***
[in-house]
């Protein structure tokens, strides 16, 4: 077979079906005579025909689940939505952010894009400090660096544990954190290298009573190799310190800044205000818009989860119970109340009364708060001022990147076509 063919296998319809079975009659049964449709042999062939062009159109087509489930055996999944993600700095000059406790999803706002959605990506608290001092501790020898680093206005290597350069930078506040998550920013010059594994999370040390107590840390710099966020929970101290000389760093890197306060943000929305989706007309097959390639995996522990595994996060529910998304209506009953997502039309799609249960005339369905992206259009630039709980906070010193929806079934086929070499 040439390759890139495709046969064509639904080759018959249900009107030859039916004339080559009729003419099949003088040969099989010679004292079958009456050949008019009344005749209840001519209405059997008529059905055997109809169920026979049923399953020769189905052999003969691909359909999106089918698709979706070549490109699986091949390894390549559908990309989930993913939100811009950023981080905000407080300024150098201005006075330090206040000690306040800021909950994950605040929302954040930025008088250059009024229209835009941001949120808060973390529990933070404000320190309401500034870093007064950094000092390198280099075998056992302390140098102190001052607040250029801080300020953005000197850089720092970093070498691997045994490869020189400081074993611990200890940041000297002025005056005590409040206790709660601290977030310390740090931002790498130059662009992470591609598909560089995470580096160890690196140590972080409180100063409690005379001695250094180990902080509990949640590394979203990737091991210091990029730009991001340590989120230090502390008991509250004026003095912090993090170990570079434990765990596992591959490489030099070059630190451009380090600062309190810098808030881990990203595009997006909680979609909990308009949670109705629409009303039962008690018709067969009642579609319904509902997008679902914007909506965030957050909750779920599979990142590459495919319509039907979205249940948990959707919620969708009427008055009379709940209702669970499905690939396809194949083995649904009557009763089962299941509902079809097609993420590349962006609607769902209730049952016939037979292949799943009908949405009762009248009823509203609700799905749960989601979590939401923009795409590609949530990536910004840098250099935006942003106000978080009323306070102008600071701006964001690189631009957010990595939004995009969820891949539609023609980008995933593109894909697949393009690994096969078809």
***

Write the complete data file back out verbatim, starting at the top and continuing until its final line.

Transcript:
[in-house]
């Protein structure tokens, strides 16, 4: 077979079906005579025909689940939505952010894009400090660096544990954190290298009573190799310190800044205000818009989860119970109340009364708060001022990147076509 063919296998319809079975009659049964449709042999062939062009159109087509489930055996999944993600700095000059406790999803706002959605990506608290001092501790020898680093206005290597350069930078506040998550920013010059594994999370040390107590840390710099966020929970101290000389760093890197306060943000929305989706007309097959390639995996522990595994996060529910998304209506009953997502039309799609249960005339369905992206259009630039709980906070010193929806079934086929070499 040439390759890139495709046969064509639904080759018959249900009107030859039916004339080559009729003419099949003088040969099989010679004292079958009456050949008019009344005749209840001519209405059997008529059905055997109809169920026979049923399953020769189905052999003969691909359909999106089918698709979706070549490109699986091949390894390549559908990309989930993913939100811009950023981080905000407080300024150098201005006075330090206040000690306040800021909950994950605040929302954040930025008088250059009024229209835009941001949120808060973390529990933070404000320190309401500034870093007064950094000092390198280099075998056992302390140098102190001052607040250029801080300020953005000197850089720092970093070498691997045994490869020189400081074993611990200890940041000297002025005056005590409040206790709660601290977030310390740090931002790498130059662009992470591609598909560089995470580096160890690196140590972080409180100063409690005379001695250094180990902080509990949640590394979203990737091991210091990029730009991001340590989120230090502390008991509250004026003095912090993090170990570079434990765990596992591959490489030099070059630190451009380090600062309190810098808030881990990203595009997006909680979609909990308009949670109705629409009303039962008690018709067969009642579609319904509902997008679902914007909506965030957050909750779920599979990142590459495919319509039907979205249940948990959707919620969708009427008055009379709940209702669970499905690939396809194949083995649904009557009763089962299941509902079809097609993420590349962006609607769902209730049952016939037979292949799943009908949405009762009248009823509203609700799905749960989601979590939401923009795409590609949530990536910004840098250099935006942003106000978080009323306070102008600071701006964001690189631009957010990595939004995009969820891949539609023609980008995933593109894909697949393009690994096969078809």